Following Dana’s birth, I stayed home for a while but then started looking for other employment to supplement our income. Dale changed jobs resulting in a significant pay cut and of course we had already lost half our income when we no longer had my teaching salary. During the years between the births of Dana and Derek, I worked part-time as a grading assistant at Messiah and as manager of the college post office. I liked working in the post office and enjoyed interactions with students and faculty, but I also became restless, feeling like I was somewhat underemployed and not making good use of my master’s degree in English. As I wrestled with what I might do instead of continuing to manage the post office, I consulted with the chair of the English Department at Messiah. He loaned me a book with the hopeful title of something like What Can You Do With an English Major Besides Teach? While the book didn’t launch me immediately into an exciting new career, it did open my mind to other possibilities.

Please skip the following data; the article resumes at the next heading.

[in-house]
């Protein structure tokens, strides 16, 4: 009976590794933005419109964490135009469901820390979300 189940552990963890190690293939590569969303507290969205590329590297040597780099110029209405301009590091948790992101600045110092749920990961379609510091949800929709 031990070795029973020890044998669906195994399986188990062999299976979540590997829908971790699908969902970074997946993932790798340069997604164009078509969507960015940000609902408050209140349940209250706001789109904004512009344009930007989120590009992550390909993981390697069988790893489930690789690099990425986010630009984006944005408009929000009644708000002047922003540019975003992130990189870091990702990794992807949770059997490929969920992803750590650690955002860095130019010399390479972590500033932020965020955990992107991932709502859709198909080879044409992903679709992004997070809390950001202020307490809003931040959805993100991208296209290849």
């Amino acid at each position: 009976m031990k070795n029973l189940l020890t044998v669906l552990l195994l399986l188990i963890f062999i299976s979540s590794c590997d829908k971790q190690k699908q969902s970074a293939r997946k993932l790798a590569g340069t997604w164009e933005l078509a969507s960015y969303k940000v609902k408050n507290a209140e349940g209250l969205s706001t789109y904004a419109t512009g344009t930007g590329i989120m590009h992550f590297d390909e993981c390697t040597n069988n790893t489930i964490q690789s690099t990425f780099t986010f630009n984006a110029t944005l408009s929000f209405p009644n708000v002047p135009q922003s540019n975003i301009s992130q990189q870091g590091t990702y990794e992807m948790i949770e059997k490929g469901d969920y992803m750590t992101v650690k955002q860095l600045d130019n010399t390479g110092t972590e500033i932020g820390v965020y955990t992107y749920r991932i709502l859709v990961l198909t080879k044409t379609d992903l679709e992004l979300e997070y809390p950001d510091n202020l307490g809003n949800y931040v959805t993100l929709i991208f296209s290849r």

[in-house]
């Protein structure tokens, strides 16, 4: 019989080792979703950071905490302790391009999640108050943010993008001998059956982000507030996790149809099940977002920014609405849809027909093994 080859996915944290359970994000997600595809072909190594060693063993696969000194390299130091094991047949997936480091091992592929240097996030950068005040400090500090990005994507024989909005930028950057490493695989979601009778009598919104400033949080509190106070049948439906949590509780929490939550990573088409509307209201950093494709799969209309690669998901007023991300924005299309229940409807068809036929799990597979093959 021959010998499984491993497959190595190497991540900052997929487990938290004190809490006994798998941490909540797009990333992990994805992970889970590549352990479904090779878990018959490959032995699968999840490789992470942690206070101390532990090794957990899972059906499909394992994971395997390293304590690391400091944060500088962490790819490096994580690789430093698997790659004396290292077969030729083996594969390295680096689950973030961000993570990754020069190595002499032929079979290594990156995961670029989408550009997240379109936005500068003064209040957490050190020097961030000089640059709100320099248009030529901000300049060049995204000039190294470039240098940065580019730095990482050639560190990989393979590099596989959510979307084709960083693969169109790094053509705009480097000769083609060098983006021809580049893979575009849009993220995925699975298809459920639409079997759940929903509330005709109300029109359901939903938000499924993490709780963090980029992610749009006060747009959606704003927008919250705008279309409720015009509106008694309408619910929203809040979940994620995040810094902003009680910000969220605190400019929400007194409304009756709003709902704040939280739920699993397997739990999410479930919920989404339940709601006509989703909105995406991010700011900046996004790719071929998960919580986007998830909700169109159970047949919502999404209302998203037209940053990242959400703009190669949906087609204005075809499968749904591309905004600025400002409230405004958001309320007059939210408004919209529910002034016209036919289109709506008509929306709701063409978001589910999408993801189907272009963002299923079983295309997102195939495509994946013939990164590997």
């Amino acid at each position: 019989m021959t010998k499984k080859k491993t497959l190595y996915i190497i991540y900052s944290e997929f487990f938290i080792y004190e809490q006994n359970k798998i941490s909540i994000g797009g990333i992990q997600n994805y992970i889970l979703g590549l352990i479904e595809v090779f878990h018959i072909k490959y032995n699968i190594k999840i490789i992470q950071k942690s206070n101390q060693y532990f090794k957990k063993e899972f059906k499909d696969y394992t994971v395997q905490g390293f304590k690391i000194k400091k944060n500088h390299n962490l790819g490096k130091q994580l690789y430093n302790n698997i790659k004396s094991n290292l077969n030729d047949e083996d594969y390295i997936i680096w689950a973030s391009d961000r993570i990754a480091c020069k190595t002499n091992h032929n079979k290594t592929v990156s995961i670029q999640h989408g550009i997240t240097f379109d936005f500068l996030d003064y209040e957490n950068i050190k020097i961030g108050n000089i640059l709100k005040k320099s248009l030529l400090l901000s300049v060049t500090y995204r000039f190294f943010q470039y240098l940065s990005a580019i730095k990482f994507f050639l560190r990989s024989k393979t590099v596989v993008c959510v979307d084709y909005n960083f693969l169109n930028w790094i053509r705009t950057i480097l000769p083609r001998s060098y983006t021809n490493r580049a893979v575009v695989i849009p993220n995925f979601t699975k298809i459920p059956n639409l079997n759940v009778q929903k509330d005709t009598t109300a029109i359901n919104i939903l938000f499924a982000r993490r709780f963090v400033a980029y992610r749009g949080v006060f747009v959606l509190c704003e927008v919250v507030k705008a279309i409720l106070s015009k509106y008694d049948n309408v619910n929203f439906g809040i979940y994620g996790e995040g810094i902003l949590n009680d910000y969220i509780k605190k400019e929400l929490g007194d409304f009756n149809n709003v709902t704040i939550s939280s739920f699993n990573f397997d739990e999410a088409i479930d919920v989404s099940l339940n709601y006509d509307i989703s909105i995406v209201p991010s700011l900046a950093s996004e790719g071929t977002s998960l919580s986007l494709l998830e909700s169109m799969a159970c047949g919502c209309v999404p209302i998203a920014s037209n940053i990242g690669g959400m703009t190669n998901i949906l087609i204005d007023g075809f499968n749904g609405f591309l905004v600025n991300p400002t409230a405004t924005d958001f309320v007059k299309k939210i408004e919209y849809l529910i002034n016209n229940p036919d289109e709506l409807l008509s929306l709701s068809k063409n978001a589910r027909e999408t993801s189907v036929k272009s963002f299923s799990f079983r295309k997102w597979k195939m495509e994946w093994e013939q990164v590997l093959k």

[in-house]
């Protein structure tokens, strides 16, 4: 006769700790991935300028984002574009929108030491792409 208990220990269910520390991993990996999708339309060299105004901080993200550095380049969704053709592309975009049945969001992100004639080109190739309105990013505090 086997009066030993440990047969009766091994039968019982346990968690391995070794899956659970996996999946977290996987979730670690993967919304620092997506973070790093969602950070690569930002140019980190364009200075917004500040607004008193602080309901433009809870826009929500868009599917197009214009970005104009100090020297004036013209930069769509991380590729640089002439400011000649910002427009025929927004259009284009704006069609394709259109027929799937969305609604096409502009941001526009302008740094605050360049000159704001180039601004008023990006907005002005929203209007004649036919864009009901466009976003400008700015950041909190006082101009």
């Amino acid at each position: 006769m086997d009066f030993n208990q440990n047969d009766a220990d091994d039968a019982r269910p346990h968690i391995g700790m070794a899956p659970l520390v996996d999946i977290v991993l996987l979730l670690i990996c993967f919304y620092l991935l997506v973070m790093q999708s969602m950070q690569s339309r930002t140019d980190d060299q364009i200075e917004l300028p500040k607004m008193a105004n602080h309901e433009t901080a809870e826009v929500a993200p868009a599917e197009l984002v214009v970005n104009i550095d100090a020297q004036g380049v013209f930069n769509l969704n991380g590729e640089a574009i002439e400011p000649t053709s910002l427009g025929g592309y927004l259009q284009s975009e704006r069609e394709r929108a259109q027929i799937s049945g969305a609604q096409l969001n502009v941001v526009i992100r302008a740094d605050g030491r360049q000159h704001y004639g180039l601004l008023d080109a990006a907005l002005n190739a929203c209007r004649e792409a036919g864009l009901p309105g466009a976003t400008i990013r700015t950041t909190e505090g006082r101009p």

I had already been serving as the volunteer editor of a very small Brethren in Christ publication and wondered whether there might be other writing and editorial possibilities in the church, so I wrote to the denominational editor to ask for his help. He referred me to Carlton Wittlinger, the academic dean at Messiah, who was finishing his comprehensive history of the Brethren in Christ Church and needed someone to compile the index. I took a partial leave of absence from my job in the post office to do the work – painstakingly creating separate 3 x 5 cards for every entry and then sorting the cards to create the index. This was in the days before computers that would have made the job ever so much easier. I never did another index, but the job marked the first of many paid and volunteer denominational editing and writing assignments and helped to launch me on a viable career other than teaching that made good use of my English skills. In 1981, I was asked to edit a quarterly denominational peace and justice newsletter, and 32 years later, I am still its volunteer editor, shepherding it over the years through a name and format change to Shalom! A Journal for the Practice of Reconciliation and through various denominational restructurings and changes in personnel that sometimes made its existence seem really tenuous.